Student Scholar Symposium Abstracts and Posters

Document Type

Chapman access only poster or presentation

Publication Date


Faculty Advisor(s)

Christopher S. Kim


Iron oxyhydroxides form naturally, often as nanoscale particles, in surface aquatic systems and represent both a powerful natural attenuation process and a potential remediation strategy for the retention and sequestration of dissolved metals in solution. This is of particular importance in mining environments due to elevated metal concentrations, acid mine drainage, and the health issues that may arise with exposure to potentially toxic metals. Such trace elements are readily transported in water supplies, increasing the geographical extent of their contamination. While metal adsorption processes to mineral surfaces have been extensively studied, desorption processes inform the long-term stability of sorbed metals but are considerably less well studied. The adsorption, and subsequent desorption, of Cu(II) to/from unaggregated iron oxyhydroxide nanoparticles was measured in real time through the use of a copper ion selective electrode (ISE) at varying time intervals. Trials were conducted at 1 hour, 4 hour, 48 hour, 1 week, 2 week, and 4-week intervals in triplicate trials. Adsorption of Cu(II) was immediate and typically complete within one hour, with kinetic adsorption rates generally consistent at 1597.72 ± 302.67 %/min. However, the kinetic desorption rate varied inversely with adsorption time, ranging from 534.45 to 1781.29 %/min. Therefore, the adsorption rate of trials are generally similar whereas the desorption rate decreases as a function of time. Additionally, the percent of Cu(II) retained by the iron oxyhydroxide nanoparticles increases as the adsorption time increases due to longer exposure. Extended X-ray adsorption fine structure (EXAFS) spectroscopy suggests the formation of more stable Cu(II) sorption complexes as the adsorption time increases. As a result, desorption rates of longer trials are noticeably slower than shorter trials because more strongly bound surface complexes are formed, and thus harder to desorb. This has implications for the fate and transport of Cu(II) and similar dissolved metals in aquatic systems.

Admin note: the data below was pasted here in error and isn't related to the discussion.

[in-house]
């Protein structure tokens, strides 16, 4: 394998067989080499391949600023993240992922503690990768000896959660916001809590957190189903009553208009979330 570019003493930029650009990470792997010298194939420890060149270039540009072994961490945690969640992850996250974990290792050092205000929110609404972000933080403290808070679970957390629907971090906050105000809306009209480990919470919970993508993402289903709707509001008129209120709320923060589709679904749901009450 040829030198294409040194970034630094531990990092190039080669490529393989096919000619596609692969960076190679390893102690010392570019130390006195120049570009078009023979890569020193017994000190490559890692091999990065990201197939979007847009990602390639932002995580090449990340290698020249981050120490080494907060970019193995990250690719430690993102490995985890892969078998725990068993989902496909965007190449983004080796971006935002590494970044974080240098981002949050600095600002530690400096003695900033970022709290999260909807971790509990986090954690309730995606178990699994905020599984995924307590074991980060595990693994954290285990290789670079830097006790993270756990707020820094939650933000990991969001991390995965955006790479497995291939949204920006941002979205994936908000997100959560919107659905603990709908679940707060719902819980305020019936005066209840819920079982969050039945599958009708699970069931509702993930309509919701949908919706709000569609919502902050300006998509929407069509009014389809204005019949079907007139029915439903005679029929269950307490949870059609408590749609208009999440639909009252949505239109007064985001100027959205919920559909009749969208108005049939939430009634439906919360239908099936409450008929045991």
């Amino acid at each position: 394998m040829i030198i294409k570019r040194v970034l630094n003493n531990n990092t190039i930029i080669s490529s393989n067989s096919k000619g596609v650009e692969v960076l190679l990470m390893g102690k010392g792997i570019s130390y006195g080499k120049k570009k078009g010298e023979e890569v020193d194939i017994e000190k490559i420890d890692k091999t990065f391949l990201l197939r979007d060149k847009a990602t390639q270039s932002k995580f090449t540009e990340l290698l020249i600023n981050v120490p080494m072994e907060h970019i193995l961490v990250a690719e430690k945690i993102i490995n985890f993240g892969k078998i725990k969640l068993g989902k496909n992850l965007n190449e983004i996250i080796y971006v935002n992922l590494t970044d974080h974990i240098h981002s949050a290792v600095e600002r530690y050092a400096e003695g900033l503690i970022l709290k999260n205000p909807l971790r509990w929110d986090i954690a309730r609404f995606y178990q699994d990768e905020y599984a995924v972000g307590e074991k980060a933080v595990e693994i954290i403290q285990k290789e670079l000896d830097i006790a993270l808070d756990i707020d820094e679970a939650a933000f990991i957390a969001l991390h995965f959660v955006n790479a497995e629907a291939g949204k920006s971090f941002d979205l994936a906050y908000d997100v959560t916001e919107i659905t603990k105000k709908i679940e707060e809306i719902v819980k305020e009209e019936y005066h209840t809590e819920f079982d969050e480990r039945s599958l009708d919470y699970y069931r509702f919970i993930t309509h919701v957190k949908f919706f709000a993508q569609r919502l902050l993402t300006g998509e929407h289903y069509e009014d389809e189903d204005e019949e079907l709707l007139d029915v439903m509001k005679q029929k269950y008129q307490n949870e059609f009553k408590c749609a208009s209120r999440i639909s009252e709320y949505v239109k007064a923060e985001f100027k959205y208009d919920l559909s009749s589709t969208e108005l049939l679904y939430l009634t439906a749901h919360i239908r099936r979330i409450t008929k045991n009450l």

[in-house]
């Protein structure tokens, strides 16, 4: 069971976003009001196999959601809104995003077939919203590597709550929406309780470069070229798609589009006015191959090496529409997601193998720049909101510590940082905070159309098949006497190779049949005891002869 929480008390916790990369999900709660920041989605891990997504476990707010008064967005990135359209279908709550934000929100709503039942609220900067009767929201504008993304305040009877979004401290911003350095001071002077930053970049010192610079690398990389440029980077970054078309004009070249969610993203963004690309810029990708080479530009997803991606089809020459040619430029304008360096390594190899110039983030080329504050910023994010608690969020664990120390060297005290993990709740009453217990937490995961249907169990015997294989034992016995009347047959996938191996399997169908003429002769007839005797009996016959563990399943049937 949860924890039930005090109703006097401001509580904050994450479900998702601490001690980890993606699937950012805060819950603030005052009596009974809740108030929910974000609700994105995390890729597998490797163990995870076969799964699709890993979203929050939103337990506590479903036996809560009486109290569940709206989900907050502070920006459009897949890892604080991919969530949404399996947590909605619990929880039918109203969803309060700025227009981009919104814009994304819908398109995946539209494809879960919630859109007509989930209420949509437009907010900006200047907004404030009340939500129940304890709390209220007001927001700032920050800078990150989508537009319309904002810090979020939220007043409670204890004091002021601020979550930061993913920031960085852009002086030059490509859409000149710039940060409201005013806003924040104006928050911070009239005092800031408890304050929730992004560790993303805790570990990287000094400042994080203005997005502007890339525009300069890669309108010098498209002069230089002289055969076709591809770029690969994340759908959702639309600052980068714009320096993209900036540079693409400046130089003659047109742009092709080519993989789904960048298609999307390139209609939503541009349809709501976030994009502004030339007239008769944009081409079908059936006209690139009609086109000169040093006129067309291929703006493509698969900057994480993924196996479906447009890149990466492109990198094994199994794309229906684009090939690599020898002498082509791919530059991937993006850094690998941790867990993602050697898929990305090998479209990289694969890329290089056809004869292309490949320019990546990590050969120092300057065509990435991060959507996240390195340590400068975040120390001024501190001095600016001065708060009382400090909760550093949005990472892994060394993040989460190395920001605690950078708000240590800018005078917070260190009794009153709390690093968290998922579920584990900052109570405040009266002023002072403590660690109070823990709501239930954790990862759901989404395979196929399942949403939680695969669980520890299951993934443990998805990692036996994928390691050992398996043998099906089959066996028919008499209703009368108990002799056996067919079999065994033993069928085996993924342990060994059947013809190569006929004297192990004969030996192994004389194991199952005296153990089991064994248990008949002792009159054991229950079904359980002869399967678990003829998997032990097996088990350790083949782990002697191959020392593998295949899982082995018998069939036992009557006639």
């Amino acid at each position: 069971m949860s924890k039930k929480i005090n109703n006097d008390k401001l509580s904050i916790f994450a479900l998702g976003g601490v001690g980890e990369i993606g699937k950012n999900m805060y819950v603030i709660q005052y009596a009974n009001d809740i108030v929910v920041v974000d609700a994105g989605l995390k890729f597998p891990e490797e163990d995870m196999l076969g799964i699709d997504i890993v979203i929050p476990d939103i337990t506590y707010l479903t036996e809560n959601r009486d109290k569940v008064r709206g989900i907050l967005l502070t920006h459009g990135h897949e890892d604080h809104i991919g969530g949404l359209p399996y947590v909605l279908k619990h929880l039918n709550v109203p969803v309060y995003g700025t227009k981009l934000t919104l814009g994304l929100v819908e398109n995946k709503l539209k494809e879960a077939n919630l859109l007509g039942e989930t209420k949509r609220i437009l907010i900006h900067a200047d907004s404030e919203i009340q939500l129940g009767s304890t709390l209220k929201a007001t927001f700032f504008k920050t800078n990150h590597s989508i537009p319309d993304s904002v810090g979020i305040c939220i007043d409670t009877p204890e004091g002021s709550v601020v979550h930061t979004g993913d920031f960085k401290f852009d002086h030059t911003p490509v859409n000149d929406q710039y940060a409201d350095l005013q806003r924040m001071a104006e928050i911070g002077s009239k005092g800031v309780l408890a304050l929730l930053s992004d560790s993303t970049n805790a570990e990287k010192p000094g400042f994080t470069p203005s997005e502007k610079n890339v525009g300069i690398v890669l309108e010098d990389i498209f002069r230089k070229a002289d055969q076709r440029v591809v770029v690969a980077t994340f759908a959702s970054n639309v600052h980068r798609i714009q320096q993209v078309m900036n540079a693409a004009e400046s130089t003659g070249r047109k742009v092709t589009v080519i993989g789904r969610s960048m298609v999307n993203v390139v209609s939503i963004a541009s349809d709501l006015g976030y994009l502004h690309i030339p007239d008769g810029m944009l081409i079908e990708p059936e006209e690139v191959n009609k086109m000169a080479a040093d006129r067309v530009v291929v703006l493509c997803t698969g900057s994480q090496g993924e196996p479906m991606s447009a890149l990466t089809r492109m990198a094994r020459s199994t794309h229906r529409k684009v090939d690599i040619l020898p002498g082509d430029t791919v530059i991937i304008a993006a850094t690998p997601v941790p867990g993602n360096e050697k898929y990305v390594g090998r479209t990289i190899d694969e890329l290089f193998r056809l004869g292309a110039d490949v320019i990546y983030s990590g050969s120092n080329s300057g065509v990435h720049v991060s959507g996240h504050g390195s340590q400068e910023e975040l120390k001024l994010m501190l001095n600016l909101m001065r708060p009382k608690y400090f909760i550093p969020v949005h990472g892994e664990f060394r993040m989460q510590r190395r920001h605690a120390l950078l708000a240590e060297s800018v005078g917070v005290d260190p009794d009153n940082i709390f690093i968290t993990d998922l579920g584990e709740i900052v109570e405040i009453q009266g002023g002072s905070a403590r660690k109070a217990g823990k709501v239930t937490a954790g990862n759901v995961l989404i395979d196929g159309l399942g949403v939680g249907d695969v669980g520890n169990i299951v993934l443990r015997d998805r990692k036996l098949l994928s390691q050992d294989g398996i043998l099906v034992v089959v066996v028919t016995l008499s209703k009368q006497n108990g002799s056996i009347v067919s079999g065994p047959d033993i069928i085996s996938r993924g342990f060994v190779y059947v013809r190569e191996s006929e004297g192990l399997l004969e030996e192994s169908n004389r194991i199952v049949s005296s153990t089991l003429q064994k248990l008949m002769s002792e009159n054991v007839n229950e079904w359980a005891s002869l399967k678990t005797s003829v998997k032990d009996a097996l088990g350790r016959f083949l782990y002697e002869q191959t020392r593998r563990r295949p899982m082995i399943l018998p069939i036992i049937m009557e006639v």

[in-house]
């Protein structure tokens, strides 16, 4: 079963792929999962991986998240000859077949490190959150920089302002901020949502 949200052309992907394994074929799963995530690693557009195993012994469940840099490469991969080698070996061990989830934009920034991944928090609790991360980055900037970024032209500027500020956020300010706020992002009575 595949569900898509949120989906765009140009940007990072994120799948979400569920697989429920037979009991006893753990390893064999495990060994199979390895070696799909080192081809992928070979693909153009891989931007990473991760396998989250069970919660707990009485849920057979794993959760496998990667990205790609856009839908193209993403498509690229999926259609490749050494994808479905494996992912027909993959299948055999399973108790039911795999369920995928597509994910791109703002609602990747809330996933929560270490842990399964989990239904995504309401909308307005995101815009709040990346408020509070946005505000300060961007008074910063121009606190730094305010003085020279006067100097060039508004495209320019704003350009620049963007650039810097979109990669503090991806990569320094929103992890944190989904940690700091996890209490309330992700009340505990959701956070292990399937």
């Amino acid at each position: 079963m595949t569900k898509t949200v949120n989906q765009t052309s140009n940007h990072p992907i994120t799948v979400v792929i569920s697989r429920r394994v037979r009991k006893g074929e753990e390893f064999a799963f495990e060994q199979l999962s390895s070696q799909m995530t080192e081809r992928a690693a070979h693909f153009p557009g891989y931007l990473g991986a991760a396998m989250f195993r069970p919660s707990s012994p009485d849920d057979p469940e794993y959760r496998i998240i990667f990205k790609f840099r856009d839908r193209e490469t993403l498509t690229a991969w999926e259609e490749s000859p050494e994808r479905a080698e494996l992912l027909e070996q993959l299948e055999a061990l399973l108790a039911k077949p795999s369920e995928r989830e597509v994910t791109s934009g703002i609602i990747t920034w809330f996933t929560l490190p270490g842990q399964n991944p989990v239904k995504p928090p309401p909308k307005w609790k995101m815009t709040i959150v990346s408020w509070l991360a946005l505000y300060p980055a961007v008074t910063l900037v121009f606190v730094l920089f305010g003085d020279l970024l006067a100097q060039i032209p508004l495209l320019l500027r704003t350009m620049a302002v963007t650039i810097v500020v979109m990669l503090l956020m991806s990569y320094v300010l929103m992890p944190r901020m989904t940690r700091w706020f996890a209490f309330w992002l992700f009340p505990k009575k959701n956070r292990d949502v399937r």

Presented at the Fall 2014 Undergraduate Student Research Day at Chapman University.

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